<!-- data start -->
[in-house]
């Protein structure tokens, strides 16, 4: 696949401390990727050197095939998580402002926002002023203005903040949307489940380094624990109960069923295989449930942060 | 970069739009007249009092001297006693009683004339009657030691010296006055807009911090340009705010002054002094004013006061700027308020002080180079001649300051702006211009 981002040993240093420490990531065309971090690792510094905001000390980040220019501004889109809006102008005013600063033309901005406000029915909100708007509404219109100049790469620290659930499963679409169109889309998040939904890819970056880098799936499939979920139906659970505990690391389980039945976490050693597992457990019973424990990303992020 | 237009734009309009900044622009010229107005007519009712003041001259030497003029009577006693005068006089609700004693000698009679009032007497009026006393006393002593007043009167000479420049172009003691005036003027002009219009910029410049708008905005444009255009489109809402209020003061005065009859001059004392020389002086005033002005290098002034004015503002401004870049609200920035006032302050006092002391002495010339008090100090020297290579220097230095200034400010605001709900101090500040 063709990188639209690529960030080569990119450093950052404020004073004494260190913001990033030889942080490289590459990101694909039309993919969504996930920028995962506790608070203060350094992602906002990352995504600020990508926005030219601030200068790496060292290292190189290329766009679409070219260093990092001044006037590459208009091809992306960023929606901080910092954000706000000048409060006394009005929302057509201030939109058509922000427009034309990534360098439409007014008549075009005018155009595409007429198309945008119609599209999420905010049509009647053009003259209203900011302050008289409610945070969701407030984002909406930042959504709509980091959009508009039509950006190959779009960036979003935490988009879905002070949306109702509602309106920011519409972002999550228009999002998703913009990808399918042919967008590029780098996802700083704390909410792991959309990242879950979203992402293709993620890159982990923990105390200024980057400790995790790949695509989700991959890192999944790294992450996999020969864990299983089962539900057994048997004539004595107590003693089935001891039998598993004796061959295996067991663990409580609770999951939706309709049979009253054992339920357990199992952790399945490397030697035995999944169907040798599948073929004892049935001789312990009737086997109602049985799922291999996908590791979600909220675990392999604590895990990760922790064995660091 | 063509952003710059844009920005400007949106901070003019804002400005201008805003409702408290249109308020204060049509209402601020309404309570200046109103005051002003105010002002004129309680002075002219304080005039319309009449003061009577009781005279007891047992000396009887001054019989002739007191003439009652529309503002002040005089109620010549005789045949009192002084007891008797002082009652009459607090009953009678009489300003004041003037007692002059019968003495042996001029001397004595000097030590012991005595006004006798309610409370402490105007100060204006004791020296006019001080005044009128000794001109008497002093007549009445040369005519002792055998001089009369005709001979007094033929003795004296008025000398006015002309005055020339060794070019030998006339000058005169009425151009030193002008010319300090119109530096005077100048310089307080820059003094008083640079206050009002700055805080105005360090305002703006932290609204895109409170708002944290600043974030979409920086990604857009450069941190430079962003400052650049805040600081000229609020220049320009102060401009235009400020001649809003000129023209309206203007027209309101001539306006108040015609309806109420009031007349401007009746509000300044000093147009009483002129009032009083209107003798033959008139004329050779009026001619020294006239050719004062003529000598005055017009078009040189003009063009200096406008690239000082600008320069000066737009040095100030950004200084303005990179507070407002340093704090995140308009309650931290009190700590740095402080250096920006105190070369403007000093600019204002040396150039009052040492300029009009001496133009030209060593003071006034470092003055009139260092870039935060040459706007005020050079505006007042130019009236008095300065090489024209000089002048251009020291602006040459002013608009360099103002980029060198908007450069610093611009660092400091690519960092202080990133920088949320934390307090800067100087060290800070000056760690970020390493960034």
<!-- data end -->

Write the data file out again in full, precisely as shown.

[in-house]
């Protein structure tokens, strides 16, 4: 696949401390990727050197095939998580402002926002002023203005903040949307489940380094624990109960069923295989449930942060 | 970069739009007249009092001297006693009683004339009657030691010296006055807009911090340009705010002054002094004013006061700027308020002080180079001649300051702006211009 981002040993240093420490990531065309971090690792510094905001000390980040220019501004889109809006102008005013600063033309901005406000029915909100708007509404219109100049790469620290659930499963679409169109889309998040939904890819970056880098799936499939979920139906659970505990690391389980039945976490050693597992457990019973424990990303992020 | 237009734009309009900044622009010229107005007519009712003041001259030497003029009577006693005068006089609700004693000698009679009032007497009026006393006393002593007043009167000479420049172009003691005036003027002009219009910029410049708008905005444009255009489109809402209020003061005065009859001059004392020389002086005033002005290098002034004015503002401004870049609200920035006032302050006092002391002495010339008090100090020297290579220097230095200034400010605001709900101090500040 063709990188639209690529960030080569990119450093950052404020004073004494260190913001990033030889942080490289590459990101694909039309993919969504996930920028995962506790608070203060350094992602906002990352995504600020990508926005030219601030200068790496060292290292190189290329766009679409070219260093990092001044006037590459208009091809992306960023929606901080910092954000706000000048409060006394009005929302057509201030939109058509922000427009034309990534360098439409007014008549075009005018155009595409007429198309945008119609599209999420905010049509009647053009003259209203900011302050008289409610945070969701407030984002909406930042959504709509980091959009508009039509950006190959779009960036979003935490988009879905002070949306109702509602309106920011519409972002999550228009999002998703913009990808399918042919967008590029780098996802700083704390909410792991959309990242879950979203992402293709993620890159982990923990105390200024980057400790995790790949695509989700991959890192999944790294992450996999020969864990299983089962539900057994048997004539004595107590003693089935001891039998598993004796061959295996067991663990409580609770999951939706309709049979009253054992339920357990199992952790399945490397030697035995999944169907040798599948073929004892049935001789312990009737086997109602049985799922291999996908590791979600909220675990392999604590895990990760922790064995660091 | 063509952003710059844009920005400007949106901070003019804002400005201008805003409702408290249109308020204060049509209402601020309404309570200046109103005051002003105010002002004129309680002075002219304080005039319309009449003061009577009781005279007891047992000396009887001054019989002739007191003439009652529309503002002040005089109620010549005789045949009192002084007891008797002082009652009459607090009953009678009489300003004041003037007692002059019968003495042996001029001397004595000097030590012991005595006004006798309610409370402490105007100060204006004791020296006019001080005044009128000794001109008497002093007549009445040369005519002792055998001089009369005709001979007094033929003795004296008025000398006015002309005055020339060794070019030998006339000058005169009425151009030193002008010319300090119109530096005077100048310089307080820059003094008083640079206050009002700055805080105005360090305002703006932290609204895109409170708002944290600043974030979409920086990604857009450069941190430079962003400052650049805040600081000229609020220049320009102060401009235009400020001649809003000129023209309206203007027209309101001539306006108040015609309806109420009031007349401007009746509000300044000093147009009483002129009032009083209107003798033959008139004329050779009026001619020294006239050719004062003529000598005055017009078009040189003009063009200096406008690239000082600008320069000066737009040095100030950004200084303005990179507070407002340093704090995140308009309650931290009190700590740095402080250096920006105190070369403007000093600019204002040396150039009052040492300029009009001496133009030209060593003071006034470092003055009139260092870039935060040459706007005020050079505006007042130019009236008095300065090489024209000089002048251009020291602006040459002013608009360099103002980029060198908007450069610093611009660092400091690519960092202080990133920088949320934390307090800067100087060290800070000056760690970020390493960034």